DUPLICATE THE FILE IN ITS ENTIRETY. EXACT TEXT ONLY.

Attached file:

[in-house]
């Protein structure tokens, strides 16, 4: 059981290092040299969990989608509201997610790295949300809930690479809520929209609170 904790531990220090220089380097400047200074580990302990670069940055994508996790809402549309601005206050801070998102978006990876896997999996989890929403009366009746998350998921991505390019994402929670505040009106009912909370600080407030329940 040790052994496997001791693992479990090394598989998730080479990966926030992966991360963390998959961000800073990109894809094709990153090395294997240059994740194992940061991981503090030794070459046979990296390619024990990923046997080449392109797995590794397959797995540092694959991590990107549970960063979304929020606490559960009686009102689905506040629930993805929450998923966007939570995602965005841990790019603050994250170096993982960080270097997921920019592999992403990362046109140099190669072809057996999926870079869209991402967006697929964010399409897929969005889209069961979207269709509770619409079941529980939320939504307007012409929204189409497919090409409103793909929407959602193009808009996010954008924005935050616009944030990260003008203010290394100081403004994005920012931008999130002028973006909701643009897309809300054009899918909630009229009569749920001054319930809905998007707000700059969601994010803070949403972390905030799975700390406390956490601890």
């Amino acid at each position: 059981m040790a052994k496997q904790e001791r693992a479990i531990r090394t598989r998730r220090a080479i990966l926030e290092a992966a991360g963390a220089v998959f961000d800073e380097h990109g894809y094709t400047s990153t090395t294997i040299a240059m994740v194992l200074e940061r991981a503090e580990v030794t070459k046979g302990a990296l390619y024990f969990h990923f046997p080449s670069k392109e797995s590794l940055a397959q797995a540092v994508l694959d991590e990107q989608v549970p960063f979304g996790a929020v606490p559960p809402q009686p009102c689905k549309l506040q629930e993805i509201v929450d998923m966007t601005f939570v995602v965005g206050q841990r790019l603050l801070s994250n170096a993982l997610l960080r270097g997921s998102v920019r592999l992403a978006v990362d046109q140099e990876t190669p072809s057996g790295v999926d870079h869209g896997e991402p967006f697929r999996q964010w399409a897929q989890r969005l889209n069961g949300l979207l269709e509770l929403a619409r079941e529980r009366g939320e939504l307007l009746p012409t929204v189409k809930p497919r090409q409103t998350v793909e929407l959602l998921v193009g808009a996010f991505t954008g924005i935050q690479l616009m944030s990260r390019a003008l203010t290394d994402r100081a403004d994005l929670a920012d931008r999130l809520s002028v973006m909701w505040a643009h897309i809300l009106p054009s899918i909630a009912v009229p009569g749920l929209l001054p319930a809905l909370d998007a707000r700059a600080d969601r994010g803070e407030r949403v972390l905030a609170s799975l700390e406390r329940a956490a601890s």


[in-house]
């Protein structure tokens, strides 16, 4: 059981290092040299969990989608509201997610790295949300809930690479809520929209609170 904790531990220090220089380097400047200074580990302990670069940055994508996790809402549309601005206050801070998102978006990876896997999996989890929403009366009746998350998921991505390019994402929670505040009106009912909370600080407030329940 040790052994496997001791693992479990090394598989998730080479990966926030992966991360963390998959961000800073990109894809094709990153090395294997240059994740194992940061991981503090030794070459046979990296390619024990990923046997080449392109797995590794397959797995540092694959991590990107549970960063979304929020606490559960009686009102689905506040629930993805929450998923966007939570995602965005841990790019603050994250170096993982960080270097997921920019592999992403990362046109140099190669072809057996999926870079869209991402967006697929964010399409897929969005889209069961979207269709509770619409079941529980939320939504307007012409929204189409497919090409409103793909929407959602193009808009996010954008924005935050616009944030990260003008203010290394100081403004994005920012931008999130002028973006909701643009897309809300054009899918909630009229009569749920001054319930809905998007707000700059969601994010803070949403972390905030799975700390406390956490601890």
């Amino acid at each position: 059981m040790a052994k496997q904790e001791r693992a479990i531990r090394t598989r998730r220090a080479i990966l926030e290092a992966a991360g963390a220089v998959f961000d800073e380097h990109g894809y094709t400047s990153t090395t294997i040299a240059m994740v194992l200074e940061r991981a503090e580990v030794t070459k046979g302990a990296l390619y024990f969990h990923f046997p080449s670069k392109e797995s590794l940055a397959q797995a540092v994508l694959d991590e990107q989608v549970p960063f979304g996790a929020v606490p559960p809402q009686p009102c689905k549309l506040q629930e993805i509201v929450d998923m966007t601005f939570v995602v965005g206050q841990r790019l603050l801070s994250n170096a993982l997610l960080r270097g997921s998102v920019r592999l992403a978006v990362d046109q140099e990876t190669p072809s057996g790295v999926d870079h869209g896997e991402p967006f697929r999996q964010w399409a897929q989890r969005l889209n069961g949300l979207l269709e509770l929403a619409r079941e529980r009366g939320e939504l307007l009746p012409t929204v189409k809930p497919r090409q409103t998350v793909e929407l959602l998921v193009g808009a996010f991505t954008g924005i935050q690479l616009m944030s990260r390019a003008l203010t290394d994402r100081a403004d994005l929670a920012d931008r999130l809520s002028v973006m909701w505040a643009h897309i809300l009106p054009s899918i909630a009912v009229p009569g749920l929209l001054p319930a809905l909370d998007a707000r700059a600080d969601r994010g803070e407030r949403v972390l905030a609170s799975l700390e406390r329940a956490a601890s």